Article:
“It is not our differences that divide us. It is our inability to recognize, accept, and celebrate those differences.”
— Audre Lorde, Our Dead Behind Us: Poems
Alex Hosey, a 15-year-old freshman at East Lansing High School, refuses to stand for the national anthem at his school’s sporting events in hopes that the city of East Lansing will recognize and apologize for wrongdoings go back to 1924. Then, it passed a deed restriction stating that “No lot or lots or buildings shall ever be sold or leased to any other person or persons than those of the Caucasian race.”
Alex had been sitting down at high school basketball games. His parents urged him to write an essay explaining his decision. In his essay, “Why I Sit,” Hosey touches on the history of racism, housing discrimination in East Lansing, and asks the city to apologize for its role in discrimination.
Mayor Mark Meadows made a formal apology on behalf of the city of East Lansing at the city council meeting on Feb. 27. Meadows said, “Alex’s actions are what East Lansing is all about. We are a diverse, welcoming city.”
Meadows opened up the meeting for discussion, giving an opportunity for citizens and other council members to voice their opinions.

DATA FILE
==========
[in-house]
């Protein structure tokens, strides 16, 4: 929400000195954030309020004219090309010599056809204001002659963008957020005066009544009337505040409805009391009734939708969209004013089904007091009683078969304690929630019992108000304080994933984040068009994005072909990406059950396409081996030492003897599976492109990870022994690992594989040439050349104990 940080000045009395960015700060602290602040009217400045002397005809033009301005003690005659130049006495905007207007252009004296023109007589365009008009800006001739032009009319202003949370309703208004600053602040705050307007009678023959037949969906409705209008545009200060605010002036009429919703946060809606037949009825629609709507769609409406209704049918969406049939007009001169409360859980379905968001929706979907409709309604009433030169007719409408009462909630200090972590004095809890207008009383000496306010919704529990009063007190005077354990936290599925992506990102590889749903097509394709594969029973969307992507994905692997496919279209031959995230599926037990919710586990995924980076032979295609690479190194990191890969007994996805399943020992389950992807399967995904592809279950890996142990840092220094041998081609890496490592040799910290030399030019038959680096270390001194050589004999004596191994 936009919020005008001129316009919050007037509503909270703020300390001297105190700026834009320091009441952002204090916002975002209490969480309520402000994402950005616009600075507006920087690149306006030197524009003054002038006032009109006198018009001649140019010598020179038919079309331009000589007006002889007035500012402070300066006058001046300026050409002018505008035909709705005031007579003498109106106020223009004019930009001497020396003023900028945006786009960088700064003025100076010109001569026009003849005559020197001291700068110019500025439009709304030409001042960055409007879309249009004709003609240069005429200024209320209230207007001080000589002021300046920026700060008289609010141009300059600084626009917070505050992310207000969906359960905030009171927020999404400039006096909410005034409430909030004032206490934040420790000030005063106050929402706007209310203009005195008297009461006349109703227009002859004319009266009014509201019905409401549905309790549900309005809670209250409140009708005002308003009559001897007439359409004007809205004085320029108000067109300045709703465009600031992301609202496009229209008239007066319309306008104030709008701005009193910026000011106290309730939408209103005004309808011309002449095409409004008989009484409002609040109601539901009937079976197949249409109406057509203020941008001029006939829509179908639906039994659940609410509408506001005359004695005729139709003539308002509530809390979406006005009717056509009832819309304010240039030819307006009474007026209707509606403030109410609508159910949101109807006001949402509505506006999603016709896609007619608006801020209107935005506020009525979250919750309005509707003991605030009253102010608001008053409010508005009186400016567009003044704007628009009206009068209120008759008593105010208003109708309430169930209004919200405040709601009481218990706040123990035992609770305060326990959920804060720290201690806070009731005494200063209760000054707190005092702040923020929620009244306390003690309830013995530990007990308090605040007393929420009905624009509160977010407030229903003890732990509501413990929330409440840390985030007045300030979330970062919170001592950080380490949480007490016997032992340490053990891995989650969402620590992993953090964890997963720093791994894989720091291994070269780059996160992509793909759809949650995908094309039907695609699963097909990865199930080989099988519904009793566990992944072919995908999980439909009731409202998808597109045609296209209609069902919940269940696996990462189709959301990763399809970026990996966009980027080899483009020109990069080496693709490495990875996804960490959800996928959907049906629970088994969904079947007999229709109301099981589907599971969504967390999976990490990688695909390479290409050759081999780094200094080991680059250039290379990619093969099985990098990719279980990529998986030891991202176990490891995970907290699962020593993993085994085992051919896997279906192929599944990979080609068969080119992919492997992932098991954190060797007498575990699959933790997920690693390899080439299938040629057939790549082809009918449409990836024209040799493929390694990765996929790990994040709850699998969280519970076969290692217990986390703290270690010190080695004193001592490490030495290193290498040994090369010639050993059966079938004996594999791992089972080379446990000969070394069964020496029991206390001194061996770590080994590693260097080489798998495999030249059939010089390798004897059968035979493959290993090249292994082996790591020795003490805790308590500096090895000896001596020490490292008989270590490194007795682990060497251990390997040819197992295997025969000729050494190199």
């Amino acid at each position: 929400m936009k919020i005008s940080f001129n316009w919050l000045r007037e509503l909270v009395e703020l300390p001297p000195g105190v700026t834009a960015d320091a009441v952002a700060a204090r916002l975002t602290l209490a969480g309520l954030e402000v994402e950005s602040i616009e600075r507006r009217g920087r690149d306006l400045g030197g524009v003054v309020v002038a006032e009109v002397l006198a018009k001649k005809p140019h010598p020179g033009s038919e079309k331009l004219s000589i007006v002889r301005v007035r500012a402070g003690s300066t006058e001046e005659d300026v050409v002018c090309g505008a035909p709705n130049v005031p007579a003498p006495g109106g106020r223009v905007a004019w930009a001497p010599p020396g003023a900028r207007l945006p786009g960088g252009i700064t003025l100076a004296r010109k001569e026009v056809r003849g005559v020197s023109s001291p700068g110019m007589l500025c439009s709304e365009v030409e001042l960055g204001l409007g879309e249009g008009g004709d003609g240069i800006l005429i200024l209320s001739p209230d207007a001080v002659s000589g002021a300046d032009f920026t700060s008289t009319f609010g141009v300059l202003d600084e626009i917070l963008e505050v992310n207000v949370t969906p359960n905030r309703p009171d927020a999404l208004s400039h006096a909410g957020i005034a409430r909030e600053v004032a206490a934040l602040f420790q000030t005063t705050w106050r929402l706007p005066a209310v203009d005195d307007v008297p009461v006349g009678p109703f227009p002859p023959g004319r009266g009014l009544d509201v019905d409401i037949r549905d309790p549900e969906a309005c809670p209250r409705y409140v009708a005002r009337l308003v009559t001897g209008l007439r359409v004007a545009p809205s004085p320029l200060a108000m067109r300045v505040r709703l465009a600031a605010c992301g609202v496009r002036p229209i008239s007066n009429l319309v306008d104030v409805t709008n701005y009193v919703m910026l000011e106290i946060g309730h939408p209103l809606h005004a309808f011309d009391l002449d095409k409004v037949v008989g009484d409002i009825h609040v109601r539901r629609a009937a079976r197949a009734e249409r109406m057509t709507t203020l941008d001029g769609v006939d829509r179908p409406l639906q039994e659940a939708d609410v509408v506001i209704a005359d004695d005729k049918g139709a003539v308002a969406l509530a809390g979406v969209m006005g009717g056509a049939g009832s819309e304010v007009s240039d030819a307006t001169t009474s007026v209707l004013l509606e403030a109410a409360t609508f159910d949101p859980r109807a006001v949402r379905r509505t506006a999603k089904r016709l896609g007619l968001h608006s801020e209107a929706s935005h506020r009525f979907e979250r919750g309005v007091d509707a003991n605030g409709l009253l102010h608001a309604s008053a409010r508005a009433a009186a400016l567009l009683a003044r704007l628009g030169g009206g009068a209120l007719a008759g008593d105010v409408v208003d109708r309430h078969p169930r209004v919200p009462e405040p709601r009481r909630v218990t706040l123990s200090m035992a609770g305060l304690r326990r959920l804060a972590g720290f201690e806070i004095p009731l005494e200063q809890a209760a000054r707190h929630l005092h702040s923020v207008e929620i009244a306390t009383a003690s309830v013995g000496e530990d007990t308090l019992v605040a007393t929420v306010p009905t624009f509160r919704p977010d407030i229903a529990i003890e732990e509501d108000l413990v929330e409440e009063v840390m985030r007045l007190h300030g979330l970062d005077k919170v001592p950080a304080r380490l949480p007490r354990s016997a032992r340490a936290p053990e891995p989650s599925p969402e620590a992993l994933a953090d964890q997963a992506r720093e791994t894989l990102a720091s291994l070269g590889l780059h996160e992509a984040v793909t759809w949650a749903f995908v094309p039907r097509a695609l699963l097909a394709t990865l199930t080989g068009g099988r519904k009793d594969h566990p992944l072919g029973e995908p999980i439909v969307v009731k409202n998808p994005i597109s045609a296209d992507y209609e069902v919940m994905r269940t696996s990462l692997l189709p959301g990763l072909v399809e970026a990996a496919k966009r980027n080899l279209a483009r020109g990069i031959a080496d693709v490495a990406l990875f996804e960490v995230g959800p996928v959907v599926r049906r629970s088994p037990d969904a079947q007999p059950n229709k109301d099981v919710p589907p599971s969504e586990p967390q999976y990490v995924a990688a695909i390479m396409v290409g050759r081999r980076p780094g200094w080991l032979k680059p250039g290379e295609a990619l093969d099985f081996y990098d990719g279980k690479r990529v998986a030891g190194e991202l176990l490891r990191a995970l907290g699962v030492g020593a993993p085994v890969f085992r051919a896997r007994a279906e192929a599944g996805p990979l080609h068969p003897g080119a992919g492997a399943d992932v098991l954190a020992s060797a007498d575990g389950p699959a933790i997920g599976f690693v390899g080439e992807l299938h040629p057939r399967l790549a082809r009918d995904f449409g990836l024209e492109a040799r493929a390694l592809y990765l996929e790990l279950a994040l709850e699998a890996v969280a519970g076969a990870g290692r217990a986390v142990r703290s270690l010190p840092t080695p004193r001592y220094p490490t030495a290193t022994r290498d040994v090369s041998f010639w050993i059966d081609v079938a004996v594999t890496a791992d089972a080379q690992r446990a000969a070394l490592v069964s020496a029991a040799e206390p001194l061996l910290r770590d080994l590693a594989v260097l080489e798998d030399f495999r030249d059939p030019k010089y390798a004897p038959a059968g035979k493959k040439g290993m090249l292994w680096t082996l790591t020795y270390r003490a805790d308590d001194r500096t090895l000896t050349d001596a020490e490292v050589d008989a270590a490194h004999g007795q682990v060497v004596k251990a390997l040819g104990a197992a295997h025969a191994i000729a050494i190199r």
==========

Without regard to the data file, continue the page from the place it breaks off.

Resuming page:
“East Lansing is a city of diversity. White supremacy has no home here,” said Council Member Aaron Stephens. “I would like to commend Alex. You are an inspiration for a lot of people. Your passion and drive will take you very far.”
In his essay, Hosey wrote, “I would ask for the East Lansing School District to teach the history and effects of redlining of people of color both nationally and locally.”
He was motivated by a Feb. 25, 2015 article in the Lansing City Pulse by Bill Castanier. The headline was, “A house divided: The movement in East Lansing to open housing for blacks.”
Castanier wrote that despite protests by African Americans in East Lansing in the 1960s for not being able to own property, city and university officials did nothing to change that.
The essay also asked “for Mayor Mark Meadows of East Lansing to issue a public acknowledgement and apology to blacks and other people of color for the city’s role in redlining, mistreatment and discrimination.”
Hosey’s story received coverage to the point that ESPN affiliate “The Undefeated” named Hosey its athlete of the week on Feb. 7.
The Human Relations Commission is hoping to team up with East Lansing Public Schools and Hosey to plan an event on the topic of racism, diversity and inclusion, as well as creating a public forum.
Alex’s father Sam Hosey said, “We are currently working with the school district to develop a new curriculum to teach the history of redlining, its impacts and possible solutions. The city is going to have ongoing dialogue on race and racism, which is important. In the city, we think this ongoing conversation will help the community to bridge gaps and openly discuss a taboo issue like race.”
While Alex Hosey and his family work toward standing up for others who do not have a voice, he also has goals of his own.
“College. Stanford or Howard,” Alex Hosey said. “I want to go into computer engineering, but after all of this, not so sure anymore. People keep saying I should be a teacher or a lawyer.”